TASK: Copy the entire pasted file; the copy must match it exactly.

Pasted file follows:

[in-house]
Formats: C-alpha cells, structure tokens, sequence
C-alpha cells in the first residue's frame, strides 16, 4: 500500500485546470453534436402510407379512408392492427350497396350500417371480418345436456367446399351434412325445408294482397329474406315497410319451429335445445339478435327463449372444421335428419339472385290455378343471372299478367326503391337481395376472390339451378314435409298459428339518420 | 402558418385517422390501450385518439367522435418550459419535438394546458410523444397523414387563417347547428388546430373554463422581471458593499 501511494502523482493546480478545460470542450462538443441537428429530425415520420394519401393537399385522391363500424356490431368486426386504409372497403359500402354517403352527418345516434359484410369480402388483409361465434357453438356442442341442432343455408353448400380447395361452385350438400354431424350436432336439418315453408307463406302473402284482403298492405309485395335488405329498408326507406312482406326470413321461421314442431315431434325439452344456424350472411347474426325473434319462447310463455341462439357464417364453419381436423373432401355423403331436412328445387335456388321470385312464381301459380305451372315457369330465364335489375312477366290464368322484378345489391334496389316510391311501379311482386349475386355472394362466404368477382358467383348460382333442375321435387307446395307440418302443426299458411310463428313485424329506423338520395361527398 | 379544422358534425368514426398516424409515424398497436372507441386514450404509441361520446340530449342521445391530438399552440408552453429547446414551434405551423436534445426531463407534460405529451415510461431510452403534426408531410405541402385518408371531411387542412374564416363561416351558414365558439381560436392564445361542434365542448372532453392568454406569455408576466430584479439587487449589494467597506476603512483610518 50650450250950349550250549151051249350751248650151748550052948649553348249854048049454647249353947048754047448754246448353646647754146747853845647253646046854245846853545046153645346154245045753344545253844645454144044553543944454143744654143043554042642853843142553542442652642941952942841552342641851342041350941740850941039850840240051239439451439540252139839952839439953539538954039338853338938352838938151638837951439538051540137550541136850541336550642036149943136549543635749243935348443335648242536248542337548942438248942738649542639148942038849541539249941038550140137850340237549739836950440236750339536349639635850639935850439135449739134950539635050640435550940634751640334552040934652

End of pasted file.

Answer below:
[in-house]
Formats: C-alpha cells, structure tokens, sequence
C-alpha cells in the first residue's frame, strides 16, 4: 500500500485546470453534436402510407379512408392492427350497396350500417371480418345436456367446399351434412325445408294482397329474406315497410319451429335445445339478435327463449372444421335428419339472385290455378343471372299478367326503391337481395376472390339451378314435409298459428339518420 | 402558418385517422390501450385518439367522435418550459419535438394546458410523444397523414387563417347547428388546430373554463422581471458593499 501511494502523482493546480478545460470542450462538443441537428429530425415520420394519401393537399385522391363500424356490431368486426386504409372497403359500402354517403352527418345516434359484410369480402388483409361465434357453438356442442341442432343455408353448400380447395361452385350438400354431424350436432336439418315453408307463406302473402284482403298492405309485395335488405329498408326507406312482406326470413321461421314442431315431434325439452344456424350472411347474426325473434319462447310463455341462439357464417364453419381436423373432401355423403331436412328445387335456388321470385312464381301459380305451372315457369330465364335489375312477366290464368322484378345489391334496389316510391311501379311482386349475386355472394362466404368477382358467383348460382333442375321435387307446395307440418302443426299458411310463428313485424329506423338520395361527398 | 379544422358534425368514426398516424409515424398497436372507441386514450404509441361520446340530449342521445391530438399552440408552453429547446414551434405551423436534445426531463407534460405529451415510461431510452403534426408531410405541402385518408371531411387542412374564416363561416351558414365558439381560436392564445361542434365542448372532453392568454406569455408576466430584479439587487449589494467597506476603512483610518 50650450250950349550250549151051249350751248650151748550052948649553348249854048049454647249353947048754047448754246448353646647754146747853845647253646046854245846853545046153645346154245045753344545253844645454144044553543944454143744654143043554042642853843142553542442652642941952942841552342641851342041350941740850941039850840240051239439451439540252139839952839439953539538954039338853338938352838938151638837951439538051540137550541136850541336550642036149943136549543635749243935348443335648242536248542337548942438248942738649542639148942038849541539249941038550140137850340237549739836950440236750339536349639635850639935850439135449739134950539635050640435550940634751640334552040934652